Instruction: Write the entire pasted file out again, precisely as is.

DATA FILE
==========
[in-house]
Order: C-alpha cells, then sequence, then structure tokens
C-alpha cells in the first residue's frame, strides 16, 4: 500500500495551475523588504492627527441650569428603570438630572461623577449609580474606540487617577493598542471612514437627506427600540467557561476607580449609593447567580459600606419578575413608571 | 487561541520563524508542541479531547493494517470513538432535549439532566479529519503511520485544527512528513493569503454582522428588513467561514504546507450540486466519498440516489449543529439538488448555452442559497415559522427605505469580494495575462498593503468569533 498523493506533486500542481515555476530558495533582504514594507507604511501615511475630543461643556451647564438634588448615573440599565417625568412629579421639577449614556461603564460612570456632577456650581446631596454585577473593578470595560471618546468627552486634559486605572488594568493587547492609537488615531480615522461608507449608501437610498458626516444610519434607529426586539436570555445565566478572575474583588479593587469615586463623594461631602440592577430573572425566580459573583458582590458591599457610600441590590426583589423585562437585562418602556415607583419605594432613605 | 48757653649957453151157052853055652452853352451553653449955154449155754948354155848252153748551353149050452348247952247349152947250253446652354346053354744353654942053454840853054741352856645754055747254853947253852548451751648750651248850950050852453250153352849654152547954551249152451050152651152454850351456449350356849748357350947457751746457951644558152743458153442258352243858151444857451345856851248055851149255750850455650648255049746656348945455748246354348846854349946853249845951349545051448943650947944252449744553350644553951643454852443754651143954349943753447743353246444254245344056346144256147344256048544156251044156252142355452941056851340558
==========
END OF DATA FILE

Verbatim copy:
[in-house]
Order: C-alpha cells, then sequence, then structure tokens
C-alpha cells in the first residue's frame, strides 16, 4: 500500500495551475523588504492627527441650569428603570438630572461623577449609580474606540487617577493598542471612514437627506427600540467557561476607580449609593447567580459600606419578575413608571 | 487561541520563524508542541479531547493494517470513538432535549439532566479529519503511520485544527512528513493569503454582522428588513467561514504546507450540486466519498440516489449543529439538488448555452442559497415559522427605505469580494495575462498593503468569533 498523493506533486500542481515555476530558495533582504514594507507604511501615511475630543461643556451647564438634588448615573440599565417625568412629579421639577449614556461603564460612570456632577456650581446631596454585577473593578470595560471618546468627552486634559486605572488594568493587547492609537488615531480615522461608507449608501437610498458626516444610519434607529426586539436570555445565566478572575474583588479593587469615586463623594461631602440592577430573572425566580459573583458582590458591599457610600441590590426583589423585562437585562418602556415607583419605594432613605 | 48757653649957453151157052853055652452853352451553653449955154449155754948354155848252153748551353149050452348247952247349152947250253446652354346053354744353654942053454840853054741352856645754055747254853947253852548451751648750651248850950050852453250153352849654152547954551249152451050152651152454850351456449350356849748357350947457751746457951644558152743458153442258352243858151444857451345856851248055851149255750850455650648255049746656348945455748246354348846854349946853249845951349545051448943650947944252449744553350644553951643454852443754651143954349943753447743353246444254245344056346144256147344256048544156251044156252142355452941056851340558